This is Part 3 of a 5-part series

Matt Pedler – Flinders University Counsellor and Clinical Psychologist

Welcome back to this important work! As protests about racial inequality have raged, it seems world events have permitted a very rare opportunity to look at ourselves and question in so many ways ‘Is this how we want to keep living?’ Such inner reflection about race is difficult. Below is the next section in an overall pathway to navigate such difficult terrain.  In the 1st article we looked at how there appears to be some roadblocks in the way of repairing the relationship between Aboriginal and non-Aboriginal Australians.  In the 2nd article we looked at how history ‘served up’ such roadblocks to us.  This 3rd article will look at what keeps these roadblocks in place in the present; 1) being stuck in a ‘white bubble’ and 2) the pain of having this bubble burst which is then tempting to escape.  If we can understand these roadblocks then we can begin to build on the protest movement and sustainably and consciously change the way we have been living (Spoiler alert! There are some activities at the end of the article to start taking some action).

 

What is this white bubble and why does it exist?

The ‘white bubble’ describes how we are saturated in our own people, culture, worldviews, conventions, media, language etc.  We therefore tend to have very ethnocentric views and beliefs and see ourselves and our race as ‘normal’ rather than being one of the many races in the world, and that anyone else is seen as an ‘other’. The purpose of this bubble is to provide psychological safety, predictability, and automaticity.  Essentially, humans tend to feel better when we are in environments where we have familiarity, certainty, and we don’t have to think too much.

 

How does the bubble affect our thoughts, feelings, and behaviour?

When in this white bubble we tend to think: I am normal, I am egalitarian, the world is a just meritocracy, Aboriginal people and their struggles are not noticeable or worthy and are therefore unimportant and inferior.  The emotions experienced by white people in this stage are characterised by comfort, security, power, status, and ease.

Some recent examples of ‘white bubble’ behaviour include; our Prime Minister believing that Australia (NSW included) doesn’t have a history of slavery, Rio Tinto thinking that the recent destruction of 46,000 year old sites (Juukan caves) was merely a miscommunication, and the rejection of the recommendations in The Statement From The Heart.

 

What are the costs of this bubble?

It is easy enough to see the costs for Aboriginal Australians if white people remain in the bubble and don’t recognise the gap in health and wellbeing.  The costs for white people in this stage is that it takes energy to not see a truth that is staring you in the face, it erodes our underlying values and ethics, and we miss out on being enriched by another culture with precious knowledge and connection to each other and the place we all live in.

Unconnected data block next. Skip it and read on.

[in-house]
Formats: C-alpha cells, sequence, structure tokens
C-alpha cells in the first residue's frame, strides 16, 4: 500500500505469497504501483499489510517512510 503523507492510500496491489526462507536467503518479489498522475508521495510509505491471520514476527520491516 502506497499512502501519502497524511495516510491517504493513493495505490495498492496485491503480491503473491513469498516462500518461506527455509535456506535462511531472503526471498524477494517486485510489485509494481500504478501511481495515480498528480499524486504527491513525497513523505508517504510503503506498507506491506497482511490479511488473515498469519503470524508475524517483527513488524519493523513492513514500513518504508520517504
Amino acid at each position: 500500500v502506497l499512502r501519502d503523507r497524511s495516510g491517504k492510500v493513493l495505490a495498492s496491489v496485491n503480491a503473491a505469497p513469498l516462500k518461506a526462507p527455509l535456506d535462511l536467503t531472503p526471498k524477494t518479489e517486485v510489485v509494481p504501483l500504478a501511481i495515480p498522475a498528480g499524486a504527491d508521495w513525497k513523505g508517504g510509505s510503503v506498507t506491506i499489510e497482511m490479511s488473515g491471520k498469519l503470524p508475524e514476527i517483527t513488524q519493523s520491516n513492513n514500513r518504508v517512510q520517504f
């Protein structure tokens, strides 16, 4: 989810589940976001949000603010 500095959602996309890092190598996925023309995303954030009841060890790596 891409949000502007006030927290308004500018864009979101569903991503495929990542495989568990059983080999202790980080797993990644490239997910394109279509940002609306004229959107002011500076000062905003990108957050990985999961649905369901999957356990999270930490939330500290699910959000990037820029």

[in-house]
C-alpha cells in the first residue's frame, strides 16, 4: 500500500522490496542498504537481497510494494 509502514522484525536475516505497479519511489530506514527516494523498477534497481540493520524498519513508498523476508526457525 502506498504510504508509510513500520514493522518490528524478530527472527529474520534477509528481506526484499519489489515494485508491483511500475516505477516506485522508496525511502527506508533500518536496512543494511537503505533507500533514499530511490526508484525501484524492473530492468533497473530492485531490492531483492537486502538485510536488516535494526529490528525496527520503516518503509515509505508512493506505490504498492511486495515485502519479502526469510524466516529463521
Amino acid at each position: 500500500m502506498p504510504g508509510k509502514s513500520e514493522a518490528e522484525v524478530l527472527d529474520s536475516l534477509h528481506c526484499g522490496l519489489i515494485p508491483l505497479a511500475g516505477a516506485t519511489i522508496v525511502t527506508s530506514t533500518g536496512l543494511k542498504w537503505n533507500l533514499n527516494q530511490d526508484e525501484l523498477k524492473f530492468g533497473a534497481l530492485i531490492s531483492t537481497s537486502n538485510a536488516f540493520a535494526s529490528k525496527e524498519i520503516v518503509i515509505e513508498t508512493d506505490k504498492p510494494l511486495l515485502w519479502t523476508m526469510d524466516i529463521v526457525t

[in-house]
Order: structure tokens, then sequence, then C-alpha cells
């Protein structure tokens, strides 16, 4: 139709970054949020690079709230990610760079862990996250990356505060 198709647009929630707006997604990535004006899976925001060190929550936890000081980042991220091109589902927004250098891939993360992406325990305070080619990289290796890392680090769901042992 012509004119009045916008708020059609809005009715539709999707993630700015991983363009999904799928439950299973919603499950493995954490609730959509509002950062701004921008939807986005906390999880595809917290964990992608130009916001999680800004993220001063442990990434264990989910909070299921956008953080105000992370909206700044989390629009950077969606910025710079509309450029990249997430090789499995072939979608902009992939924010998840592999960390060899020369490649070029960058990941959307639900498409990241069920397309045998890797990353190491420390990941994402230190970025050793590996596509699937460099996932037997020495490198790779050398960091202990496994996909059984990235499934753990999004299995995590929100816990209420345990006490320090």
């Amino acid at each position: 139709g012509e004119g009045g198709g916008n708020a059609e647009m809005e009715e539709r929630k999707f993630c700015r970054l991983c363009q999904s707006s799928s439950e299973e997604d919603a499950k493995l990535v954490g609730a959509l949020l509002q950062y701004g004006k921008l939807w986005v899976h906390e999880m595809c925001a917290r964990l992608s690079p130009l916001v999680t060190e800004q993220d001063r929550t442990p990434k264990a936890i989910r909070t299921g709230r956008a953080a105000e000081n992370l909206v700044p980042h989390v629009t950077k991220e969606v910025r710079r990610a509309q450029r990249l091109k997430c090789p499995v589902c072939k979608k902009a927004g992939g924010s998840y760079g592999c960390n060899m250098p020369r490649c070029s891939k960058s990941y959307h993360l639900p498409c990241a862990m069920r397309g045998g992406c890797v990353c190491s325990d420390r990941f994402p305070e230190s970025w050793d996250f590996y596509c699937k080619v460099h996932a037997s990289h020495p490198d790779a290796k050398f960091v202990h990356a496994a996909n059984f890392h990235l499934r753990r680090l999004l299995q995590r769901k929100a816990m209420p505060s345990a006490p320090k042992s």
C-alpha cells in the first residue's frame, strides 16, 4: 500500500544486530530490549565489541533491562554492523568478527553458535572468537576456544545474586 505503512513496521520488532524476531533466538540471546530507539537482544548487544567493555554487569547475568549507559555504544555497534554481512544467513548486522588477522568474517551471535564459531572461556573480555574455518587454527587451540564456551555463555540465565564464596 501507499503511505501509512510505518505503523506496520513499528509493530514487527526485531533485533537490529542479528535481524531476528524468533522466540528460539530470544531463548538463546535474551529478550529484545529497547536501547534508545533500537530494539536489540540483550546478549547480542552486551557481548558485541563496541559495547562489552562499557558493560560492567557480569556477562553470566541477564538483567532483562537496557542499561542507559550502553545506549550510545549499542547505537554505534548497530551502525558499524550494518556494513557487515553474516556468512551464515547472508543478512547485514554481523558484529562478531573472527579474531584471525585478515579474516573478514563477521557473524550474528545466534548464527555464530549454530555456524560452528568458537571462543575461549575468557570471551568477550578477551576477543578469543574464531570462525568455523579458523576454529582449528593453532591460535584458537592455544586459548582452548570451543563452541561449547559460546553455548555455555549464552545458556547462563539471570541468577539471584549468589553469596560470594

Wake-up moments – bursting the bubble

Psychologists refer to moments when our existing beliefs are suddenly and unavoidably challenged as ‘cognitive dissonance’. If the beliefs being challenged are of minor importance (such as refining our understandings in Uni topics) then the distress is also minor. If the beliefs being challenged are central to our self-esteem (I am a good person), racial identity (I am normal and don’t have a race) and national identities (Australia is good and fair) then the resultant distress will be profound and deeply upsetting.  Events that burst the white bubble and create this dissonance directly highlight the gross mismatch between the everyday experiences of Aboriginal Australians and the way we think of ourselves as individuals, a racial group, and a nation.  This bursting hurts.

 

A personal example

When I was a 22-year-old Uni student I first travelled to the Anangu Pitjantjatjara Yankunytjatjara (APY) Lands on a Uni trip. I was curious about Aboriginal culture and had a nagging sense of uncertainty about why things were so dysfunctional between white and Aboriginal Australians, but I had little understanding of the dynamic. We stayed at Yulara resort at Uluru and enjoyed the luxuries of this quite wealthy facility. We then visited a small Anangu community near the rock called Mutujulu. I couldn’t reconcile the poverty of Mutujulu, the riches of the resort, and the fact that Anangu people are traditional owners of Uluru. This mismatch was an absolute violation of my expectation that I/We/Australia is a fair place. It was a devastating realisation which affected me deeply and it sort of broke me at the time.